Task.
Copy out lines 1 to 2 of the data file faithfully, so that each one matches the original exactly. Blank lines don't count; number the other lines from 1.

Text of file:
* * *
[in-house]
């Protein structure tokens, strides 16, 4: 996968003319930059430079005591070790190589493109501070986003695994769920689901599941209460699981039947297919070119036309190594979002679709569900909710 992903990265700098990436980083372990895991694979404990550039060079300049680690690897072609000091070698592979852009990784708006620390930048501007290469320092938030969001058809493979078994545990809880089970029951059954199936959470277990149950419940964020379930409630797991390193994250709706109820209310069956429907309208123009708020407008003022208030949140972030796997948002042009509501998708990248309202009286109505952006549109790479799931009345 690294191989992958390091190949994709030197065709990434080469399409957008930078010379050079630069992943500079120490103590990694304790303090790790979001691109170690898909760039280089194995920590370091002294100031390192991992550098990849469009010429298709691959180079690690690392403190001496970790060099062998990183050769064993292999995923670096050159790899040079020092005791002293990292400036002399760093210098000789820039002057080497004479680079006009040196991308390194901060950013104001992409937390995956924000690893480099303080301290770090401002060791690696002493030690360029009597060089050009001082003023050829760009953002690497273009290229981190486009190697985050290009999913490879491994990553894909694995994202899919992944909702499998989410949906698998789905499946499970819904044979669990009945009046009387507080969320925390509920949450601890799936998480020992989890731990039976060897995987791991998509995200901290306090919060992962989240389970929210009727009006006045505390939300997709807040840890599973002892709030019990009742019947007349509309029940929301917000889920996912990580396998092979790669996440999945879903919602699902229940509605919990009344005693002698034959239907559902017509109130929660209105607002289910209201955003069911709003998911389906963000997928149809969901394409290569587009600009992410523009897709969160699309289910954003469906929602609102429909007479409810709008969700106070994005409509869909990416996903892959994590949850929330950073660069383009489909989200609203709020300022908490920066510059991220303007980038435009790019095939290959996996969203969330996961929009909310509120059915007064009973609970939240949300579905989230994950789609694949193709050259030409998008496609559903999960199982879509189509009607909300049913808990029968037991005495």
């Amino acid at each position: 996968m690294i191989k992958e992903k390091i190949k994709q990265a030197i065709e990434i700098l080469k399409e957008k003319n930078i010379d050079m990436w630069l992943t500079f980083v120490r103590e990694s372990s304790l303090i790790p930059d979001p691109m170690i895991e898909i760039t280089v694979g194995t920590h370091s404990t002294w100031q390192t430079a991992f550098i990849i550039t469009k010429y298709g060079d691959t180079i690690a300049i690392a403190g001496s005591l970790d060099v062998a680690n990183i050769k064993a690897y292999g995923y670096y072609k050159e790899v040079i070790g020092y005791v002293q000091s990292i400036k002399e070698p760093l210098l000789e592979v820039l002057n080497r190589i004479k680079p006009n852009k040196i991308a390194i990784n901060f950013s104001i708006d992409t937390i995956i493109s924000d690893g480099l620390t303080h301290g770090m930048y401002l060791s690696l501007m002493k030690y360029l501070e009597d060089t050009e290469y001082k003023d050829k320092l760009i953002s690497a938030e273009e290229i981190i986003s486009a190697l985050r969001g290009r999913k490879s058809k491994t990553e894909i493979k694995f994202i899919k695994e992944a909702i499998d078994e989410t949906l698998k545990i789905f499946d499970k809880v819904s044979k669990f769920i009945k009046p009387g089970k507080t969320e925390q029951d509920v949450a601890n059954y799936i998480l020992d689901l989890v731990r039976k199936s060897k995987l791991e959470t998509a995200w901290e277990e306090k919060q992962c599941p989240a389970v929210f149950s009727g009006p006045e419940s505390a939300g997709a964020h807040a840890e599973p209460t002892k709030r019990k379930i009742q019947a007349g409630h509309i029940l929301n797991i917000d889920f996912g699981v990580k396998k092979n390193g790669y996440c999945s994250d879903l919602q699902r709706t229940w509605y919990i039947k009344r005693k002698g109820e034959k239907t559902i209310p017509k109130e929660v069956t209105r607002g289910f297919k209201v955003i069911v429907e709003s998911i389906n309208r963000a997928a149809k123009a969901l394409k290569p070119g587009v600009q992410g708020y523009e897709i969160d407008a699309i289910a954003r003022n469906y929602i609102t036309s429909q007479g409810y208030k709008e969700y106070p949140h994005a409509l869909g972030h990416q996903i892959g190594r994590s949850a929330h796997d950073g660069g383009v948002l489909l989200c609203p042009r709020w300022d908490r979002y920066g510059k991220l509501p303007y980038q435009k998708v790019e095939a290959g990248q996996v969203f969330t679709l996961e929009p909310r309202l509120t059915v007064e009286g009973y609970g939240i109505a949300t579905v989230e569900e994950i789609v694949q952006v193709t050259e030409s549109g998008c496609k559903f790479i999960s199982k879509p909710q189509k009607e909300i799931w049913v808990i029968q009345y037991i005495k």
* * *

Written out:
[in-house]
């Protein structure tokens, strides 16, 4: 996968003319930059430079005591070790190589493109501070986003695994769920689901599941209460699981039947297919070119036309190594979002679709569900909710 992903990265700098990436980083372990895991694979404990550039060079300049680690690897072609000091070698592979852009990784708006620390930048501007290469320092938030969001058809493979078994545990809880089970029951059954199936959470277990149950419940964020379930409630797991390193994250709706109820209310069956429907309208123009708020407008003022208030949140972030796997948002042009509501998708990248309202009286109505952006549109790479799931009345 690294191989992958390091190949994709030197065709990434080469399409957008930078010379050079630069992943500079120490103590990694304790303090790790979001691109170690898909760039280089194995920590370091002294100031390192991992550098990849469009010429298709691959180079690690690392403190001496970790060099062998990183050769064993292999995923670096050159790899040079020092005791002293990292400036002399760093210098000789820039002057080497004479680079006009040196991308390194901060950013104001992409937390995956924000690893480099303080301290770090401002060791690696002493030690360029009597060089050009001082003023050829760009953002690497273009290229981190486009190697985050290009999913490879491994990553894909694995994202899919992944909702499998989410949906698998789905499946499970819904044979669990009945009046009387507080969320925390509920949450601890799936998480020992989890731990039976060897995987791991998509995200901290306090919060992962989240389970929210009727009006006045505390939300997709807040840890599973002892709030019990009742019947007349509309029940929301917000889920996912990580396998092979790669996440999945879903919602699902229940509605919990009344005693002698034959239907559902017509109130929660209105607002289910209201955003069911709003998911389906963000997928149809969901394409290569587009600009992410523009897709969160699309289910954003469906929602609102429909007479409810709008969700106070994005409509869909990416996903892959994590949850929330950073660069383009489909989200609203709020300022908490920066510059991220303007980038435009790019095939290959996996969203969330996961929009909310509120059915007064009973609970939240949300579905989230994950789609694949193709050259030409998008496609559903999960199982879509189509009607909300049913808990029968037991005495």